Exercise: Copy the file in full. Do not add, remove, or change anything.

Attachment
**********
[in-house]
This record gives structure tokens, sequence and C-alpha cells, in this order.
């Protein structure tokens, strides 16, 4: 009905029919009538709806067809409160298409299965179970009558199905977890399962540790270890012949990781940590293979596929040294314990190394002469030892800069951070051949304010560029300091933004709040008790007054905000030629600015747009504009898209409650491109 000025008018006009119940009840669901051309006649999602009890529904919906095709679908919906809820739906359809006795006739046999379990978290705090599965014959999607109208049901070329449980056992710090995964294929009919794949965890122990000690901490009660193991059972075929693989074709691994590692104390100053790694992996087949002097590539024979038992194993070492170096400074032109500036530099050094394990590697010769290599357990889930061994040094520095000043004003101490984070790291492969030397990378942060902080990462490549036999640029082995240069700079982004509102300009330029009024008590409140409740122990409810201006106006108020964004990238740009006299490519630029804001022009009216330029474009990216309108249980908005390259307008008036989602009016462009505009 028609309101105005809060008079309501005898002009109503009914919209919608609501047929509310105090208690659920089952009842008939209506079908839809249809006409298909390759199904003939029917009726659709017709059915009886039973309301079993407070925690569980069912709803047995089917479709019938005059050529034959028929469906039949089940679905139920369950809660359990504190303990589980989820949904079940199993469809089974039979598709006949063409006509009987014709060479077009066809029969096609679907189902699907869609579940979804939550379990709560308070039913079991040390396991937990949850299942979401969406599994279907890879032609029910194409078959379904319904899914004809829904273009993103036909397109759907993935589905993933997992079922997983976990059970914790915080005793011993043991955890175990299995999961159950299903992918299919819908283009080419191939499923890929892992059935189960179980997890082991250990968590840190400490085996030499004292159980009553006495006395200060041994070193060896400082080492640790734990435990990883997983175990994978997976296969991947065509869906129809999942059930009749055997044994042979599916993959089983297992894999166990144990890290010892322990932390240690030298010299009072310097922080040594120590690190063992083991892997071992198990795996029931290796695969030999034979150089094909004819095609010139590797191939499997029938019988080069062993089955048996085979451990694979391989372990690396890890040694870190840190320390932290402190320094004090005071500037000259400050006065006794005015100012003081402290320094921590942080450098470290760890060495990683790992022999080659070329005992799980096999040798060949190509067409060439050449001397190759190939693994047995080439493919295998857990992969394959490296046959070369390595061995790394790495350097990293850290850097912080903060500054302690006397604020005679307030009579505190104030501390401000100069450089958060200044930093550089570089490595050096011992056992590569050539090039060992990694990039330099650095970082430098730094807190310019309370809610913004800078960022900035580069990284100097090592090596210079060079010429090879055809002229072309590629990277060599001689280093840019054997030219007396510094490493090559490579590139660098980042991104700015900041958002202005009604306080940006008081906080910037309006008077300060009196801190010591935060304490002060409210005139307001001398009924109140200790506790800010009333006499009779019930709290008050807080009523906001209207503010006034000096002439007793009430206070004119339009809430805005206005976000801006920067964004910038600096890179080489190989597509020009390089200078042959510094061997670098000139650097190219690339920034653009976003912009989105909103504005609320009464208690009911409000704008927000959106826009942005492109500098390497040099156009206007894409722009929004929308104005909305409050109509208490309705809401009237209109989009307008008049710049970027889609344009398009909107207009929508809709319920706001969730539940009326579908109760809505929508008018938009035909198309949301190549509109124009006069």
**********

[in-house]
This record gives structure tokens, sequence and C-alpha cells, in this order.
């Protein structure tokens, strides 16, 4: 009905029919009538709806067809409160298409299965179970009558199905977890399962540790270890012949990781940590293979596929040294314990190394002469030892800069951070051949304010560029300091933004709040008790007054905000030629600015747009504009898209409650491109 000025008018006009119940009840669901051309006649999602009890529904919906095709679908919906809820739906359809006795006739046999379990978290705090599965014959999607109208049901070329449980056992710090995964294929009919794949965890122990000690901490009660193991059972075929693989074709691994590692104390100053790694992996087949002097590539024979038992194993070492170096400074032109500036530099050094394990590697010769290599357990889930061994040094520095000043004003101490984070790291492969030397990378942060902080990462490549036999640029082995240069700079982004509102300009330029009024008590409140409740122990409810201006106006108020964004990238740009006299490519630029804001022009009216330029474009990216309108249980908005390259307008008036989602009016462009505009 028609309101105005809060008079309501005898002009109503009914919209919608609501047929509310105090208690659920089952009842008939209506079908839809249809006409298909390759199904003939029917009726659709017709059915009886039973309301079993407070925690569980069912709803047995089917479709019938005059050529034959028929469906039949089940679905139920369950809660359990504190303990589980989820949904079940199993469809089974039979598709006949063409006509009987014709060479077009066809029969096609679907189902699907869609579940979804939550379990709560308070039913079991040390396991937990949850299942979401969406599994279907890879032609029910194409078959379904319904899914004809829904273009993103036909397109759907993935589905993933997992079922997983976990059970914790915080005793011993043991955890175990299995999961159950299903992918299919819908283009080419191939499923890929892992059935189960179980997890082991250990968590840190400490085996030499004292159980009553006495006395200060041994070193060896400082080492640790734990435990990883997983175990994978997976296969991947065509869906129809999942059930009749055997044994042979599916993959089983297992894999166990144990890290010892322990932390240690030298010299009072310097922080040594120590690190063992083991892997071992198990795996029931290796695969030999034979150089094909004819095609010139590797191939499997029938019988080069062993089955048996085979451990694979391989372990690396890890040694870190840190320390932290402190320094004090005071500037000259400050006065006794005015100012003081402290320094921590942080450098470290760890060495990683790992022999080659070329005992799980096999040798060949190509067409060439050449001397190759190939693994047995080439493919295998857990992969394959490296046959070369390595061995790394790495350097990293850290850097912080903060500054302690006397604020005679307030009579505190104030501390401000100069450089958060200044930093550089570089490595050096011992056992590569050539090039060992990694990039330099650095970082430098730094807190310019309370809610913004800078960022900035580069990284100097090592090596210079060079010429090879055809002229072309590629990277060599001689280093840019054997030219007396510094490493090559490579590139660098980042991104700015900041958002202005009604306080940006008081906080910037309006008077300060009196801190010591935060304490002060409210005139307001001398009924109140200790506790800010009333006499009779019930709290008050807080009523906001209207503010006034000096002439007793009430206070004119339009809430805005206005976000801006920067964004910038600096890179080489190989597509020009390089200078042959510094061997670098000139650097190219690339920034653009976003912009989105909103504005609320009464208690009911409000704008927000959106826009942005492109500098390497040099156009206007894409722009929004929308104005909305409050109509208490309705809401009237209109989009307008008049710049970027889609344009398009909107207009929508809709319920706001969730539940009326579908109760809505929508008018938009035909198309949301190549509109124009006069």